grow, collectively, by 32,598.
Citizens over 60
• The Iowa Department on Aging indicates
that, as of December 2012, Iowa ranks
11th of the 50 states in percentage of
population over age 60, at 21.2%.
Iowa Department on Aging. (2013). States ranked by age group as % of the total population: Population estimates July 1, 2012 [Data file]. Retrieved
from https://www.iowaaging.gov/sites/files/aging/documents/States%20Ranked%20by%20Age%20Group%20_2012%20Estimates.pdf
Citizens over 75
• Iowa ranks 4th of 50 states in the
percentage of total population over age
75. In 2012, 7.5% of the State’s
population, a total of 229,761, were in this
category.
Iowa Department on Aging. (2013). States ranked by age group as % of the total population: Population estimates July 1, 2012 [Data file]. Retrieved
from https://www.iowaaging.gov/sites/files/aging/documents/States%20Ranked%20by%20Age%20Group%20_2012%20Estimates.pdf
Iowa Population over 65
U.S. Census Bureau,
American Community
Survey, 2011
Woods & Poole
Economics, Inc.2013
The Aging of Iowa
44.6%
The percent of total population in Wahpeton who
were age 65 and over in 2010. Other Iowa cities
with high percentages in this age group were
Beaconsfield (40.0%),Ledyard (36.9%), Clio
(36.3%) and Diagonal (36.1%).
17.8%
The percent of the total population age 65 and
over in 2010 who lived in Des Moines, Cedar
Rapids, Davenport, Sioux City, Waterloo, and
Dubuque.
State Data Center of Iowa. (2013). Older Iowans: 2013 [Data file]. Retrieved from http://www.iowadatacenter.org/Publications/older2013.pdf
The Aging of Iowa
43
The number of Iowa counties with a decrease in
the population age 65 and over between 2010
and 2011.
83
The number of Iowa counties in 2040 in which at
least 20% of the residents will be age 65 and over,
according to Woods & Pool Economics, Inc. In
2000, that number was 30.
22,318
The number of people age 65 and over in Des
Moines, making it the largest population of this
age group in any Iowa city in 2010.
State Data Center of Iowa. (2013). Older Iowans: 2013 [Data file]. Retrieved from http://www.iowadatacenter.org/Publications/older2013.pdf
The Aging of Iowa
47,984
The number of people age 65 and over in Polk
County, making it the largest population of this age
group in any county in 2011.
23.8%
The percent of total population in Calhoun county
who are age 65 and over in 2011. Other Iowa
counties with a high percentage in this age group
are Monona (23.6%); Ringgold (23.6%), Audubon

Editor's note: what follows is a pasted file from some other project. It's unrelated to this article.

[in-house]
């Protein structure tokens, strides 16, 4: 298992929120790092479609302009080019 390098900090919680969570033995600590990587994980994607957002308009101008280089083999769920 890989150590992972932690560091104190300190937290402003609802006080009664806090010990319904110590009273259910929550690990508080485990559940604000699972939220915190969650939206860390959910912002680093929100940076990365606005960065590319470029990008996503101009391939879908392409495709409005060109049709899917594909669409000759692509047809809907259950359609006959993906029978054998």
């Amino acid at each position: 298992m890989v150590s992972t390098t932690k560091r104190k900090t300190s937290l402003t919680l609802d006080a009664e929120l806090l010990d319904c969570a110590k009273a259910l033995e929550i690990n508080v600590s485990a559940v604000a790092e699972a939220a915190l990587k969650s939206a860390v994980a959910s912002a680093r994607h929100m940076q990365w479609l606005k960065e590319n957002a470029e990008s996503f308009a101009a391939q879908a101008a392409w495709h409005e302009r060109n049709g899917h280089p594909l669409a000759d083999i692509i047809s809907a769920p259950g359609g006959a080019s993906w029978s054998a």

(23.4%), Dickinson (22.4%), and Sac (22.3%).
37.0%
Over a quarter of Iowans age 65 and over in 2011
lived in Polk, Linn, Scott, Black Hawk, Dubuque,
Pottawattamie, Woodbury, and Johnson counties.
State Data Center of Ioaa. (2013). Older Iowans: 2013 [Data file]. Retrieved from http://www.iowadatacenter.org/Publications/older2013.pdf
Iowa Population Over 65
U.S. Census Bureau,
American Community
Survey, 2011
Woods & Poole
Economics, Inc.2013
Implications for our work
• Economic stagnation
• Workforce shortages
• Population shifts to Iowa’s urban
centers
• Stress on families
• Poverty-related issues
Implications for our work
• Decreased and aging populations in rural
areas, resulting in more pronounced
effects on economics and lifestyle
• Economic and demographic patterns may
provide increased incentives for
outmigration
How do these implications
affect Extension and Outreach?
• The shift in population to urban centers will
change who we serve and the ways in
which we work.
• Rural economics and lifestyle will undergo
rapid and significant changes.
• Outmigration will change the nature of
research, content, and delivery methods.
How do Vines’ alternatives
look today?
• Consider Vines’ suggestion that we serve both
rural and urban areas, and offer programs from
all colleges housed in the University.
• Given our discussion of workforce and
demographics, how might we shape the culture
of our organization to meet the challenges of
educational leadership, as well as economic and
community development?
What is Organizational Culture?
• Artifacts
• Underlying Assumptions
• Espoused Values (Schein, 1992)
C Renando. (2010, November 21). Organisational culture
defined, courtesy of Edgar Schein. [Web log comment].
Retrieved from http://www.sidewaysthoughts.com/blog/2010/11/
Organizational Culture Defined
• Berrio (2003) defines contemporary organizational
culture (OC) as “inclusive of that which is valued, the
dominant leadership style, the language and
symbols, the procedures and routines, and the
definitions of success” that distinguish one
organization from another. OC represents the
underlying assumptions, values, expectations,
collective histories, and definitions present in an
organization (Schein, 1992; Cameron & Quinn,
1999).
Dimensions of Organizational Culture
Z Liu. (2009, October 6). Organizational culture and environment: The constraintsdimensions of organizational culture. [Web log comment]. Retrieved from
http://healthymethod.blogspot.com/2009/12/organizations-culture.html
Competing Values Framework
• According to Berrio (2003), Cameron and Quinn (1999)
developed an organizational culture framework built
upon a theoretical model called the "Competing Values
Framework."
• This Framework refers to whether an organization has a